Power of attorney used to defraud elderly woman

| Dec 11, 2014 | Powers Of Attorney |

Estate planning can be difficult. It requires people to plan for events to take place after their death or for when they are no longer able to manage their own affairs the way they were accustomed to previously. Planning for these circumstances is very important, however, especially if people want to maintain their independence as long as possible and direct the way their affairs will be managed when they are no longer able to personally manage them. A power of attorney is a very useful tool to achieve these goals, but it is important to make a wise choice to avoid exploitation or other problems, as the story of one Michigan women recently revealed.

According to a recent report, an elderly Michigan woman was recently exploited by a doctor who took advantage of her advanced age. The 97-year-old woman had been a former patient of the doctor, who later befriended her. During the course of the alleged “friendship,” the doctor convinced the woman to change her will and give her power of attorney. After those legal changes, the doctor had the elderly woman committed to a mental health facility, where she later died. The doctor not only stole money from the woman’s bank account during her life, but also made herself the beneficiary of money from the elderly woman’s estate that had previously been set to be bequeathed to a charity.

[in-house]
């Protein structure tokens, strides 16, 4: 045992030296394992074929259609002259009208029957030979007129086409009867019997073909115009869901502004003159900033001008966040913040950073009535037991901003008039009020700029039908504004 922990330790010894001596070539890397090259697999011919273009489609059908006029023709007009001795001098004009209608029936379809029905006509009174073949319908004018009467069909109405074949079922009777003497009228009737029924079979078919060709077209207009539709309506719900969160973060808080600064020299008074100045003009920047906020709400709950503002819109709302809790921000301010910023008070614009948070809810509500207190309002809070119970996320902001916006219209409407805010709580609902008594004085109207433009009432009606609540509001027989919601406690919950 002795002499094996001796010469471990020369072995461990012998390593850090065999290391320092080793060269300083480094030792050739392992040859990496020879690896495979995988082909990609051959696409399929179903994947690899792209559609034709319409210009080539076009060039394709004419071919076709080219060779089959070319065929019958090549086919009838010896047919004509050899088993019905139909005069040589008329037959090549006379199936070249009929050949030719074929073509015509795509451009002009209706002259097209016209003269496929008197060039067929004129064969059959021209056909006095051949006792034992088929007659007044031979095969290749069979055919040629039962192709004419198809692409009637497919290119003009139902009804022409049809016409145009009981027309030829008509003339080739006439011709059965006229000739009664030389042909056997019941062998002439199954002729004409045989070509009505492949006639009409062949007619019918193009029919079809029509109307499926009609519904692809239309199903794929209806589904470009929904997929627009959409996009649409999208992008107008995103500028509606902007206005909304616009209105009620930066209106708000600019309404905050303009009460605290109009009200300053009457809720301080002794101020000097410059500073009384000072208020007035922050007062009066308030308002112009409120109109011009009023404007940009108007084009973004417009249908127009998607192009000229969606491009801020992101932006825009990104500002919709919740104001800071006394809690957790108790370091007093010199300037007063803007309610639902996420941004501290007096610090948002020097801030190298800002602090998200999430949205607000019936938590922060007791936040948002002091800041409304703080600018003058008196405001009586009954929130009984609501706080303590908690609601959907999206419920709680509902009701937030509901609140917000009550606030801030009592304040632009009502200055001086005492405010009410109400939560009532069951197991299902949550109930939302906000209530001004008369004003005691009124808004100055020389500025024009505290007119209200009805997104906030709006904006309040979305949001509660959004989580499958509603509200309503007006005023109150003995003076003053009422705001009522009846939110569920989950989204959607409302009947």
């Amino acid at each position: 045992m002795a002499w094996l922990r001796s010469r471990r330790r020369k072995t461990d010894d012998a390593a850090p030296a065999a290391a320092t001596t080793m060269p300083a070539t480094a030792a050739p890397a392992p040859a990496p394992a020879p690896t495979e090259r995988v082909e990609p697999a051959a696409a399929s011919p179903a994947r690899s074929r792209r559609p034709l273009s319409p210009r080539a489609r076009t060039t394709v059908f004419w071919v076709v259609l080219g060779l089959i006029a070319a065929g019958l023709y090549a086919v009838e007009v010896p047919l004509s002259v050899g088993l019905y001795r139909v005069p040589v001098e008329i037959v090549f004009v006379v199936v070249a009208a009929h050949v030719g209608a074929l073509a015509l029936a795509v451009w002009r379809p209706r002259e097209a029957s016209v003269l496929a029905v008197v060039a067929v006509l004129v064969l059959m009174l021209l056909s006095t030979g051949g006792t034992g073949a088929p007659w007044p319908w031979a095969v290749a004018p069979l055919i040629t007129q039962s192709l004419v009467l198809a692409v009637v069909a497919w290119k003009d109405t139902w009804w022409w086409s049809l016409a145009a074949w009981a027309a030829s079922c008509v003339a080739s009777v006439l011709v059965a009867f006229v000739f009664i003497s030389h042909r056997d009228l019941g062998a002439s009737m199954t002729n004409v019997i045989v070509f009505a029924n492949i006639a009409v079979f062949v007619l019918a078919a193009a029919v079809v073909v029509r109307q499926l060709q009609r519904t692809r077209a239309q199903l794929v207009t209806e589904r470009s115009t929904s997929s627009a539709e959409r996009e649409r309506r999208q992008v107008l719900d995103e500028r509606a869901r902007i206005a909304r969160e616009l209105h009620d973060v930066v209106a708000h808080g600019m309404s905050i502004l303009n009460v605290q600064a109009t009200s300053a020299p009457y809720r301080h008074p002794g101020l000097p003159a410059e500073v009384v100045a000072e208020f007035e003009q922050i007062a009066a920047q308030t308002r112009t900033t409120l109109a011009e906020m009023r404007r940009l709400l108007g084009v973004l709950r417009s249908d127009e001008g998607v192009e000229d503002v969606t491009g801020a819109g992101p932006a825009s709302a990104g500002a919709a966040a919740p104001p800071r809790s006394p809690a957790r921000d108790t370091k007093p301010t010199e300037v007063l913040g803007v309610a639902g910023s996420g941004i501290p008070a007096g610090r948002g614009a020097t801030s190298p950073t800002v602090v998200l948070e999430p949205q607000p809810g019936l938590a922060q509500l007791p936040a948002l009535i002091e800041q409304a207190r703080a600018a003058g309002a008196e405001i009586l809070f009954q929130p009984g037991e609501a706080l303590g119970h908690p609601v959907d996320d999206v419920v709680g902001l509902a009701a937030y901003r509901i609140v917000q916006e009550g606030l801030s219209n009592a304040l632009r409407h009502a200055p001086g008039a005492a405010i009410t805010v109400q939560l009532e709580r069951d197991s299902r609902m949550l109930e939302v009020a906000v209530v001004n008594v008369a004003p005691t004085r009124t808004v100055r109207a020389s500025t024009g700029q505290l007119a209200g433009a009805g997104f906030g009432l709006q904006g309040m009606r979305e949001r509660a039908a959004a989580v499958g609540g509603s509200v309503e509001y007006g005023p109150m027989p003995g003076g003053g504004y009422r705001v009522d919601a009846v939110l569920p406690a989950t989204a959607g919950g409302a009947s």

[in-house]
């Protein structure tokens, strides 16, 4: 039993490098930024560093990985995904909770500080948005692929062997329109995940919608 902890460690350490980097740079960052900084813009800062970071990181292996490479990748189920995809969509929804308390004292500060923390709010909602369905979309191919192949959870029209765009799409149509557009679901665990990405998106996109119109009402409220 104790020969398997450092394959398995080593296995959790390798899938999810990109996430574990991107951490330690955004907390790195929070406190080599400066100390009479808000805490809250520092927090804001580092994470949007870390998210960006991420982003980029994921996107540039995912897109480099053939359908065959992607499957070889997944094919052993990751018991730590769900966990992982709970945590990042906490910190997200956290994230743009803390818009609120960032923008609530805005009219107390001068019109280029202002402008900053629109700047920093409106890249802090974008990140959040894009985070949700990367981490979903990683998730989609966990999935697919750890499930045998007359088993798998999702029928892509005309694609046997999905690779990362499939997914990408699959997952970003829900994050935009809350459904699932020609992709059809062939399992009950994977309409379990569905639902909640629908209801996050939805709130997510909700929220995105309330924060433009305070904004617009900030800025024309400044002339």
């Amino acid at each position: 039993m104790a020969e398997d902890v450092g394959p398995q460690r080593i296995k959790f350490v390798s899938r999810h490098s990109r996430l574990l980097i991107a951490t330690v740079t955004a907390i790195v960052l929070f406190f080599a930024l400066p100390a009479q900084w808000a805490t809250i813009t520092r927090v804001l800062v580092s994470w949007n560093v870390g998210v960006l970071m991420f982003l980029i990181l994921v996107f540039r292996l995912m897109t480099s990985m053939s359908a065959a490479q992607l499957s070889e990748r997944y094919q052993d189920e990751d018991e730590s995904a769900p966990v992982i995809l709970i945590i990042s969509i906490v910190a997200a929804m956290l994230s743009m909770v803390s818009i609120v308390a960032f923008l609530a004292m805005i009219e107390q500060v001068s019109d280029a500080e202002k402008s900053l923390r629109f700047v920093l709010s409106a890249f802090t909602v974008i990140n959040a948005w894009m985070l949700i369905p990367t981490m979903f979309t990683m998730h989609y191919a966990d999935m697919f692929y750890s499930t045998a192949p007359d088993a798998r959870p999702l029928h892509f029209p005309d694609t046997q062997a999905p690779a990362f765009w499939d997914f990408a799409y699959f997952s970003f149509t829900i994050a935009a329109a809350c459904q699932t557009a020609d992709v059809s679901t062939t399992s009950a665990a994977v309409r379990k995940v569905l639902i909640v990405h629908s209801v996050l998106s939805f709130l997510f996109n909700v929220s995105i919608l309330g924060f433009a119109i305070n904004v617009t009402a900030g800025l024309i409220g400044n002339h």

This story shows the importance of carefully choosing who will exercise power of attorney in the event someone becomes unable to make their own decisions. A power of attorney can be a very effective way of protecting interests if someone makes the choice prior to losing the ability to make sound decisions. When a Michigan resident establishes a power of attorney, that person designates a representative who has the legal authority to make decisions on the person’s behalf.

When a person establishes a power of attorney, that person can specify exactly when the power of attorney becomes effective and in what specific areas of life the power can be exercised. A healthcare power of attorney is one example. It allows the representative to make decisions related to the person’s healthcare. In other situations, a power of attorney can relate to financial matters or personal matters.

Source: Herald Palladium, “Doctor suspended for stealing from patient,” Julie Swidwa, Nov. 27, 2014